Feminism Is Causing The Depression Epidemic

by Frost on September 15, 2013

One in four middle-aged American women are taking anti-depressants. One might ask: Is there something wrong with our society, when a quarter of our women have to be pumped full of drugs, just to make it through the day without slitting their wrists in a bathtub?

Unlike illnesses caused by viruses and bacteria, depression is something the human body does to itself. The clinically depressed brain chooses to skimp on dopamine and serotonin production, because it believes – based on the previous reproductive payoffs of thousands of generations of evolution – that doing so is adaptive. There are several possible evolutionary explanations for depression, such as the psychic pain hypothesis:

According to the psychic pain hypothesis, depression is analogous to physical pain in that it informs the sufferer that current circumstances, such as the loss of a friend, are imposing a threat to biological fitness, it motivates the sufferer to cease activities that led to the costly situation, if possible, and it causes him or her to learn to avoid similar circumstances in the future. Proponents of this view tend to focus on low mood, and regard clinical depression as a dysfunctional extreme of low mood.

The Analytical Rumination Hypothesis:

This hypothesis suggests that depression is an adaptation that causes the affected individual to concentrate his or her attention and focus on a complex problem in order to analyze and solve it.

One way depression increases the individual’s focus on a problem is by inducing rumination. Depression activates the left ventrolateral prefrontal cortex, which increases attention control and maintains problem-related information in an “active, accessible state” referred to as “working memory,” or WM. As a result, depressed individuals have been shown to ruminate, reflecting on the reasons for their current problems. Feelings of regret associated with depression also cause individuals to reflect and analyze past events in order to determine why they happened and how they could have been prevented.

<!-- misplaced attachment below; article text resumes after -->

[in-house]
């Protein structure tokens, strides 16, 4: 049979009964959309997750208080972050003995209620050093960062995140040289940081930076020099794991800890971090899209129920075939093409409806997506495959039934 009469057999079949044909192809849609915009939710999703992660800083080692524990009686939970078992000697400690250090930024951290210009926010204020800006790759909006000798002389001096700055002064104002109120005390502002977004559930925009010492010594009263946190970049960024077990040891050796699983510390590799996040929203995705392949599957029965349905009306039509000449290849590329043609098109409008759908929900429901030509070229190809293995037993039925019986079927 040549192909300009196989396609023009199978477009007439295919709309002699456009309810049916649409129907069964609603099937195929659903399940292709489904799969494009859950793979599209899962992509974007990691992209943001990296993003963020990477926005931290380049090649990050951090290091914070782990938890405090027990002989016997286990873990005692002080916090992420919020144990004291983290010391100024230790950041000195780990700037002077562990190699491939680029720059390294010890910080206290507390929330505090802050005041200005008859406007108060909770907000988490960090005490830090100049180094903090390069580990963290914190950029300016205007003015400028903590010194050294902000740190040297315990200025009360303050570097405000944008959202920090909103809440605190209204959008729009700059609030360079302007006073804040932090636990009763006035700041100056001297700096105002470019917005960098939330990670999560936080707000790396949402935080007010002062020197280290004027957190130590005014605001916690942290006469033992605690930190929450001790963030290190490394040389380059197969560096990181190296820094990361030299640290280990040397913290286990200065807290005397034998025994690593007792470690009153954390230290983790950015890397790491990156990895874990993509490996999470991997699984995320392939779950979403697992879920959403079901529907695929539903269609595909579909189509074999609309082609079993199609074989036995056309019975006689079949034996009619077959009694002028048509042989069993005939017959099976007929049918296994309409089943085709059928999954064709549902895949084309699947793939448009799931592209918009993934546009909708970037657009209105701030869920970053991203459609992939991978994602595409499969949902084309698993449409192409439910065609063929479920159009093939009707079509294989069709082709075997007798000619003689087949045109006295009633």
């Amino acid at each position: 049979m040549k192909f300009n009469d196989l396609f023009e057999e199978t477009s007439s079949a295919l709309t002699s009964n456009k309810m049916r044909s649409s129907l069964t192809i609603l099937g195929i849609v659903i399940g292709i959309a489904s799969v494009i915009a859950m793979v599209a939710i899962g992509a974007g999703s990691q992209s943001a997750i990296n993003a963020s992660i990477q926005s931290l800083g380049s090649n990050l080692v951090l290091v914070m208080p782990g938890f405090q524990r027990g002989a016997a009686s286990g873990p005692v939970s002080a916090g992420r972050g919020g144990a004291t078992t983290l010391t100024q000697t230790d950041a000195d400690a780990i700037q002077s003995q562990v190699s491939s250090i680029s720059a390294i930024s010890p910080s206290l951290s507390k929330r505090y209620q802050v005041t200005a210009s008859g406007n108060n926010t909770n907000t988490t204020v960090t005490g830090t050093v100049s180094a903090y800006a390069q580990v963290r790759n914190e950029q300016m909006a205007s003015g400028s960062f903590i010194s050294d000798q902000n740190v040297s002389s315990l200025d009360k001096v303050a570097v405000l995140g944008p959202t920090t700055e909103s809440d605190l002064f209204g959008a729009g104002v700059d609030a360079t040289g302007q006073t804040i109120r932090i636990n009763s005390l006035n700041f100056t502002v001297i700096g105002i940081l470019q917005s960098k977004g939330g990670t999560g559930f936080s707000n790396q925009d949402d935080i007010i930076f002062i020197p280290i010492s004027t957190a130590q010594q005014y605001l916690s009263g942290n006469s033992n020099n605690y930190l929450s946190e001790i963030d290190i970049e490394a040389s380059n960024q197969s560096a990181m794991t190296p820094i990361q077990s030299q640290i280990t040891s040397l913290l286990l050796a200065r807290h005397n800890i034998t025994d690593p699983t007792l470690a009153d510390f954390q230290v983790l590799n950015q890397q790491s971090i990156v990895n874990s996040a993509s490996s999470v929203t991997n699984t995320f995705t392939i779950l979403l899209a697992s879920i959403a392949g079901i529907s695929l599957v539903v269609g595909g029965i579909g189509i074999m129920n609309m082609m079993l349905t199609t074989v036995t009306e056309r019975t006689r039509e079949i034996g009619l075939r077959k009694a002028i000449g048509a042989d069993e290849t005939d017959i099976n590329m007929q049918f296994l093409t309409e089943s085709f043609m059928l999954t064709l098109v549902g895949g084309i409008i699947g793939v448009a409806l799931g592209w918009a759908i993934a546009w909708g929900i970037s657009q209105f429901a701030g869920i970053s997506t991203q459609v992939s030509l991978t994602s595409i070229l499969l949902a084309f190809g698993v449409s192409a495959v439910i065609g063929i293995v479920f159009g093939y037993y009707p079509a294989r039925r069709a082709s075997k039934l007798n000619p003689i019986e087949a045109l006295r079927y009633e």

Another way depression increases an individual’s ability to concentrate on a problem is by reducing distraction from the problem. For example, anhedonia, which is often associated with depression, decreases an individual’s desire to participate in activities that provide short-term rewards, and instead, allows the individual to concentrate on long-term goals. In addition, “psychomotory changes,” such as solitariness, decreased appetite, and insomnia also reduce distractions. For instance, insomnia enables conscious analysis of the problem to be maintained by preventing sleep from disrupting such processes. Likewise, solitariness, lack of physical activity, and lack of appetite all eliminate sources of distraction, such as social interactions, navigation through the environment, and “oral activity,” which disrupt stimuli from being processed.

And the Social Navigation/Niche Change hypothesis:

The social navigation or niche change hypothesiscombines the analytical rumination and bargaining hypotheses and suggests that depression, operationally defined as a combination of prolonged anhedonia and psychomotor retardation or agitation, provides a focused sober perspective on socially imposed constraints hindering a person’s pursuit of major fitness enhancing projects. Simultaneously, publicly displayed symptoms, which reduce the depressive’s ability to conduct basic life activities, serve as a social signal of need; the signal’s costliness for the depressive certifies its honesty. Finally, for social partners who find it uneconomical to respond helpfully to an honest signal of need, the same depressive symptoms also have the potential to extort relevant concessions and compromises. Depression’s extortionary power comes from the fact that it retards the flow of just those goods and services such partners have come to expect from the depressive under status quo socioeconomic arrangements.

(Here’s a TED talk that appears to cover most of the above.)

What’s obvious to any student of social dynamics, is that the complex of behaviours associated with clinical depression – hunched shoulders, weak eye contact, avoidance of social interactions – are all low-status ‘tells’. The obvious conclusion is that what we call depression is the human body’s subconscious way of saying: You Suck.

More specifically, depression is a means by which the body signals to itself that something is wrong with its current approach to life. Remember, your body is your best friend. When it hurts you, it’s trying to create a catalyst for behavioural changes.